Ending a semi-official 2-year hiatus from writing, I’ve just penned a flash-fiction piece for io9.com.
The piece is part of a project they’re running, in which authors submit stories to accompany a set of images supplied by Framestore; then they will supply new images to go with the chosen stories submitted, collect new flash-fiction writing, etc, until they will (hopefully) get a coherent and entertaining story out of it! And it might even be published! Huzzah!
Anyway, attached are the images in question, followed by my submittal, which I call “Little Earth”… enjoy!
“What are the winds doing?”
“Pretty much anything they want to,” I told Dr. Taq. It was a bit of a flippant answer, but I knew Taq would understand. We’d worked together for years, and I wanted him to know that this was frustrating me as much as him. As I guided the platform closer to Little Earth, the meteorological readings were jumping like mad, causing the graphs to reset their displays faster than I could keep up.
The platform itself was no better. Even with its DI compensating for the constantly-changing wind, gravity, temperature and atmospheric charges, it was bucking like a bronco, and everyone was either gripping tightly to anything they could to keep from falling down… or already fallen and wisely staying where they fell.
Thankfully, I was strapped to my chair, and could use my mental link to helm the platform; if I’d needed my hands to steer us, I’d’ve killed us by now.
“I’m beginning to think,” I said more to myself than to Taq, “that I wished we’d opted for the Argentinian expedition.”
“Right,” Taq said after a moment. “Like you could handle the cold.”
“I’d rather give it a shot,” I protested, “than this job, right now.” At least you could approach the Cables in Argentina on foot. Yeah, if you were good with minus two hundred temperatures. But no lethal weather patterns around them. Yeah, I’d give it a shot.
“Get us higher, Jack,” Taq requested. “We should be able to get above this weather effect.”
“If we don’t collapse first.” The platform was a rigid airship, but I was worried that the winds and gravity would put too much of a strain on it before we could get close to Little Earth. The boundary, where Little Earth connected to Real Earth—it was funny how those labels had already become standard vocab in so short a time—was an impossible region, a 2,003-kil-diameter maelstrom that prevented anyone or anything to approach it any closer than a few dozen miles without being ripped to shreds by wind, lightning and gravitational shearing.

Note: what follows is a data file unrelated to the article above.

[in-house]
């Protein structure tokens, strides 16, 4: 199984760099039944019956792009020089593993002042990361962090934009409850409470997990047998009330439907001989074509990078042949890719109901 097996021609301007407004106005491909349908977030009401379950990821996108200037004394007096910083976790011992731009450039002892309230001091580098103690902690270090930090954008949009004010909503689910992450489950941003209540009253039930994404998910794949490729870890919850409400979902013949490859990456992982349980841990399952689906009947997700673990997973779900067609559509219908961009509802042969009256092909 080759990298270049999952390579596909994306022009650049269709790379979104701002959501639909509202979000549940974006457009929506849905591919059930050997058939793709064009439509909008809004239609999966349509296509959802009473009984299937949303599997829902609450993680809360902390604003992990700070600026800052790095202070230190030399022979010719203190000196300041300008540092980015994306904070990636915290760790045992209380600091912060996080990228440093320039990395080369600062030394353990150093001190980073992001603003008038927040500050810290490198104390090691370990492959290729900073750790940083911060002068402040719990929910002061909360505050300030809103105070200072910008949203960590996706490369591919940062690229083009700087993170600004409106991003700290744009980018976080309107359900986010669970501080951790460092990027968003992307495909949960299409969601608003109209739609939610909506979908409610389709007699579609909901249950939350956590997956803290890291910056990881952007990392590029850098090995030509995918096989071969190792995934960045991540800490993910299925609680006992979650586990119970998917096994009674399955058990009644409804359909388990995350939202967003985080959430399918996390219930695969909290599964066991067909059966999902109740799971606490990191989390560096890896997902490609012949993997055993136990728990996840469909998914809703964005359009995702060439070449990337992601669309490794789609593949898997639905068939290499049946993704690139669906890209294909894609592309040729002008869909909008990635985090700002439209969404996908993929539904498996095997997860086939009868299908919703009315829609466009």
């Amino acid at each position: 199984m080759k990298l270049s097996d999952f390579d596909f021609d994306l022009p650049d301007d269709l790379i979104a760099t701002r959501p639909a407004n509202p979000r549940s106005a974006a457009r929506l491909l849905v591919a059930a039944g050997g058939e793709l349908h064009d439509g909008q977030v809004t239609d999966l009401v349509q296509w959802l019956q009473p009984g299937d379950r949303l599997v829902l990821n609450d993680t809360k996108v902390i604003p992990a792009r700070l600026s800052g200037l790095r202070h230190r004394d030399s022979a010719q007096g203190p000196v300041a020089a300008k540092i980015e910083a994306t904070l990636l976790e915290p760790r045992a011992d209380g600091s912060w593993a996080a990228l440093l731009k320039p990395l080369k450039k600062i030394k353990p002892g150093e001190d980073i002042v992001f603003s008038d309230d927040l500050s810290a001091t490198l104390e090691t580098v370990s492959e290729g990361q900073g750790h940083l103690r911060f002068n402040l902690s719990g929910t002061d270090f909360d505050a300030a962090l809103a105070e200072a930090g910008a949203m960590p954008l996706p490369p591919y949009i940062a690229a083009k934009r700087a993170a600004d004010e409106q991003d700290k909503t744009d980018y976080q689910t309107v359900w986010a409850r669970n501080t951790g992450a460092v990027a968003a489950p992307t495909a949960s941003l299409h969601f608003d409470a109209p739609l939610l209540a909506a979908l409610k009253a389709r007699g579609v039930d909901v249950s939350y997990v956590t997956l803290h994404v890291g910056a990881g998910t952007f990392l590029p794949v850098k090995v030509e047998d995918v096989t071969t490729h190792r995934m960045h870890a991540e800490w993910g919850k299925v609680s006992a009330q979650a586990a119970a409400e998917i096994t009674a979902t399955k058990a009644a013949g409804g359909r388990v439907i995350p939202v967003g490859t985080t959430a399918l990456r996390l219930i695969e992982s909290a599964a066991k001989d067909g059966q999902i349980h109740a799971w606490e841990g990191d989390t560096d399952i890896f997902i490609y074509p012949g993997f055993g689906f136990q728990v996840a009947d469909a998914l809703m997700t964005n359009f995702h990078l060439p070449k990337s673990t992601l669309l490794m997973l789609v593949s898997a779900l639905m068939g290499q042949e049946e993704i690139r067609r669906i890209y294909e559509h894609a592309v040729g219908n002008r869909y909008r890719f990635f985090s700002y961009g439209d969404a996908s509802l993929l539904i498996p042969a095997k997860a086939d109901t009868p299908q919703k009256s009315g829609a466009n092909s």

We assumed that anyone or anything on Little Earth experienced the same effects… but only because Little Earth seemed so similar to Real Earth, and we’d had yet to get a good look at it beyond satellite photos of a planet, seemingly Earth’s twin except at one-twentieth scale, attached to our planet like a bubble atop a larger bubble. Based on measurements, exactly half of Little Earth was buried beneath the surface of Real Earth; no one knew what had happened to any living things that were within that area when it happened… or, for that matter, exactly how it happened.
We would’ve loved to be able to ask Dr. Hammond for insight. If they’d only let him out of wherever he was. What had prompted him to surrender to the White House and admit to this freak result of his energy experiments was anybody’s guess. Where he was now was also anybody’s guess.
I glanced at Taq, when I had a free millisecond, and I could tell from the way he stared so intently at the main display screen that he wished it was an actual window. Not me. I was glad to have so much of the platform protecting me, though I still wasn’t sure it was enough.
“There’s just nothing possible about this,” he said as I fought for more altitude. “Even if Hammond could tap into a neighboring reality to extract energy, how could it possibly pull elements from that reality into ours? And why not everything? Why didn’t it just cause a Big Bang?”
“You sound disappointed,” I commented as I compensated for a port-side lurch in the engines. Readings indicated a lightning strike on engine four… not good.
“Almost,” Taq said wryly. “It means most of the things I knew about the universe are bullshit.”
“Afraid of learning something new?”
“No,” Taq replied. “Never afraid of learning. Afraid of the result.”
True enough, I thought. Most of us doubted that Earth could survive the earthquakes and redistribution of mass that Little Earth’s appearance had caused. And the Cables that now jutted out of Rio Negro and hung all the way out in space like whiskers were sucking the heat out of the atmosphere faster than the core could replenish it. If there wasn’t a way to reverse whatever Hammond did, the planet would probably shake itself apart in a matter of weeks.
Slowly but surely, I began to see a lightening of the weather patterns around us. “Getting easier to maneuver,” I said cautiously. “Good news… I think we might actually be able to get in there.”